So how would you advise yourself?  You’ll clearly see it as imperative that you get yourself back to your former religious persuasion.  But what would you suggest?  Have a think for a moment before moving on.


    Thought Experiment 2


    This thought experiment is very similar to the last.  Again, when you wake up, you’ll be randomly transformed into another person.  And again, before this happens, you’ll be allowed to write yourself a letter containing some completely general advice about how to investigate your religious views.  But this time the catch is that you could be turned into absolutely anybody.  You could be turned into somebody of a different religious persuasion, but you could just as well turn into someone with the same beliefs you started with; for all you know, you might even wake up as your current self!  (Wouldn’t that be strange?!)

    So what general advice would you give yourself?

    Clearly, as before, you’d be concerned to make sure you would find your way out of any false religion you might end up in.  But you wouldn’t want to find your way out of your current religion, if that is the one you woke up in.  What kind of general advice could you give yourself to make sure you would reject all religious views but your own?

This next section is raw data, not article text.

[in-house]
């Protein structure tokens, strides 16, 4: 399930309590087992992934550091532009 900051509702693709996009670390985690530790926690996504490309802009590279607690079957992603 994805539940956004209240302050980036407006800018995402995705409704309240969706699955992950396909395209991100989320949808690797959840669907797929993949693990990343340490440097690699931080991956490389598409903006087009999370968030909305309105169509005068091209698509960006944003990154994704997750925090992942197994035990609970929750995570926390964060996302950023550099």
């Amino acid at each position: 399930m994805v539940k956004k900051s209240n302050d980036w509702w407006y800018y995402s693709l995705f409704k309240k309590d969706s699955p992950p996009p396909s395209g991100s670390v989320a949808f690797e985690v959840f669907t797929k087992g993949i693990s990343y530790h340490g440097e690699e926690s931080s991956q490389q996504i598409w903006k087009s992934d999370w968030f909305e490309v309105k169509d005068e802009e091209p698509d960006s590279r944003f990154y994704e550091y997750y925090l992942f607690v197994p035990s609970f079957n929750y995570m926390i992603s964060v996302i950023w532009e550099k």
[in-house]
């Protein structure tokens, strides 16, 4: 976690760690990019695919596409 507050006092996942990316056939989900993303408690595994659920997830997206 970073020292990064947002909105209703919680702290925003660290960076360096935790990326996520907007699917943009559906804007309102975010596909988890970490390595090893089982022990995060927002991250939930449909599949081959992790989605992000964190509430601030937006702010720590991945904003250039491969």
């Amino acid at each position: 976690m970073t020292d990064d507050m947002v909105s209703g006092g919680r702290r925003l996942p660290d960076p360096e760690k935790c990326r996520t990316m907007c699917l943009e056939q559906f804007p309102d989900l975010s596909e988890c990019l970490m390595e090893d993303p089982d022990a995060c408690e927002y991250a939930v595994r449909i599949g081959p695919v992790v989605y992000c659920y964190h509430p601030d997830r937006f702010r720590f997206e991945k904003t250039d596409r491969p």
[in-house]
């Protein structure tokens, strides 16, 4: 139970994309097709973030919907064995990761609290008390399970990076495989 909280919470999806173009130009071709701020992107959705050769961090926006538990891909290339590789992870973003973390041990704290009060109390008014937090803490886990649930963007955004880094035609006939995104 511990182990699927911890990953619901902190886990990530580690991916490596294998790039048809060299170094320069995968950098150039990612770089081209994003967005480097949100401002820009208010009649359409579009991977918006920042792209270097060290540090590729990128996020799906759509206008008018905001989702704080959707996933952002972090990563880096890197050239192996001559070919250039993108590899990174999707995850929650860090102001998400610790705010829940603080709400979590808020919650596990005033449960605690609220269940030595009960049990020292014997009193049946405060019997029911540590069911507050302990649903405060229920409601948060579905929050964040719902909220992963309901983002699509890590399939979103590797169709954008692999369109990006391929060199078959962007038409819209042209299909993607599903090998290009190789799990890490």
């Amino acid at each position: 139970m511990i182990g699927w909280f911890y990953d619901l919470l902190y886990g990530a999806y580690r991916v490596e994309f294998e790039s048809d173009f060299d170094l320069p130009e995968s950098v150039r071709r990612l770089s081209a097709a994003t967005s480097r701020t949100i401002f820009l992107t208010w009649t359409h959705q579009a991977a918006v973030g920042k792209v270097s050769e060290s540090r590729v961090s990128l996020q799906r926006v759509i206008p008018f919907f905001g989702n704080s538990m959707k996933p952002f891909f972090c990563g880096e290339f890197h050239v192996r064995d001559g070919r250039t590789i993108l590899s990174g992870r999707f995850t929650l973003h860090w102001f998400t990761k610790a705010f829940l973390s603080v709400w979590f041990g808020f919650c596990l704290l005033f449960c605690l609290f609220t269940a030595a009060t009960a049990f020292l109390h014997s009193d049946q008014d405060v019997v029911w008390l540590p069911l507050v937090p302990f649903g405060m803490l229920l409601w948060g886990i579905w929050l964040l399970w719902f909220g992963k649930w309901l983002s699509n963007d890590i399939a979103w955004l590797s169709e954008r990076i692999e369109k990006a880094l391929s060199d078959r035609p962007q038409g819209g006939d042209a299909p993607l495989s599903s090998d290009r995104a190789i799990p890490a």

As I have already said, both thought experiments are contrived, and purely hypothetical.  However, they do have real applications.  In particular, the first essentially asks the question:

    Is there any general strategy of religious investigation you would recommend to someone of a different religious persuasion?

    The second deals with the question:

    What would happen if someone with your religious views followed such a general strategy?

    But the thought experiments make it all a bit more personal, since it is actually you that you are trying to advise.

    I do have my own thoughts on what I would do in each scenario, but I think I’d prefer to leave it open to others to share their answers or thoughts.  Is anyone game to have a go?

    Category: Outsider Test for FaithReligionThought experiments


    Article by: Reasonably Faithless

    Mathematician and former Christian